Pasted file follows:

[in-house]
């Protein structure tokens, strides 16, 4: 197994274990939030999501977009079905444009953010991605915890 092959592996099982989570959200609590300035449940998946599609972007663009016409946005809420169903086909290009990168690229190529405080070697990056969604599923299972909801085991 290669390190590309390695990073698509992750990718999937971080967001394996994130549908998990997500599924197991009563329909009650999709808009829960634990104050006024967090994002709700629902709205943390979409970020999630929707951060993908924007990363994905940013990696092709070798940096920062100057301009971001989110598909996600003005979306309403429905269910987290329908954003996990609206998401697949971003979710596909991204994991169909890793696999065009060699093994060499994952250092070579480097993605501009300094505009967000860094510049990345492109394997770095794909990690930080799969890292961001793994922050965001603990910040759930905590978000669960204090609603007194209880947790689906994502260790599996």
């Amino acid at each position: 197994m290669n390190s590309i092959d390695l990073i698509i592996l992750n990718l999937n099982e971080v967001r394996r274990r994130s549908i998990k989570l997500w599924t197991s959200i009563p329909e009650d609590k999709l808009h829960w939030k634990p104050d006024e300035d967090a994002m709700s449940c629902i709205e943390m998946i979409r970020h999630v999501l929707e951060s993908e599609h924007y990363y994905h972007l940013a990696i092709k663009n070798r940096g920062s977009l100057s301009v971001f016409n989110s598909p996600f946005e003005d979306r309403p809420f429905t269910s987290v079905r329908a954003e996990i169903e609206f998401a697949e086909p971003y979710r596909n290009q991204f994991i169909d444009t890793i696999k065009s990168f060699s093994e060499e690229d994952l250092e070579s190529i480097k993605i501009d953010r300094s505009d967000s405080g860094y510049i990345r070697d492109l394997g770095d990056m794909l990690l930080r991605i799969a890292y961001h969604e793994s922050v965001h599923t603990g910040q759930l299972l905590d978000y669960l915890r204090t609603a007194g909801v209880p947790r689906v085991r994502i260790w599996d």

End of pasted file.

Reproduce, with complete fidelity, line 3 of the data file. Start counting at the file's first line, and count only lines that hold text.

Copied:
């Amino acid at each position: 197994m290669n390190s590309i092959d390695l990073i698509i592996l992750n990718l999937n099982e971080v967001r394996r274990r994130s549908i998990k989570l997500w599924t197991s959200i009563p329909e009650d609590k999709l808009h829960w939030k634990p104050d006024e300035d967090a994002m709700s449940c629902i709205e943390m998946i979409r970020h999630v999501l929707e951060s993908e599609h924007y990363y994905h972007l940013a990696i092709k663009n070798r940096g920062s977009l100057s301009v971001f016409n989110s598909p996600f946005e003005d979306r309403p809420f429905t269910s987290v079905r329908a954003e996990i169903e609206f998401a697949e086909p971003y979710r596909n290009q991204f994991i169909d444009t890793i696999k065009s990168f060699s093994e060499e690229d994952l250092e070579s190529i480097k993605i501009d953010r300094s505009d967000s405080g860094y510049i990345r070697d492109l394997g770095d990056m794909l990690l930080r991605i799969a890292y961001h969604e793994s922050v965001h599923t603990g910040q759930l299972l905590d978000y669960l915890r204090t609603a007194g909801v209880p947790r689906v085991r994502i260790w599996d």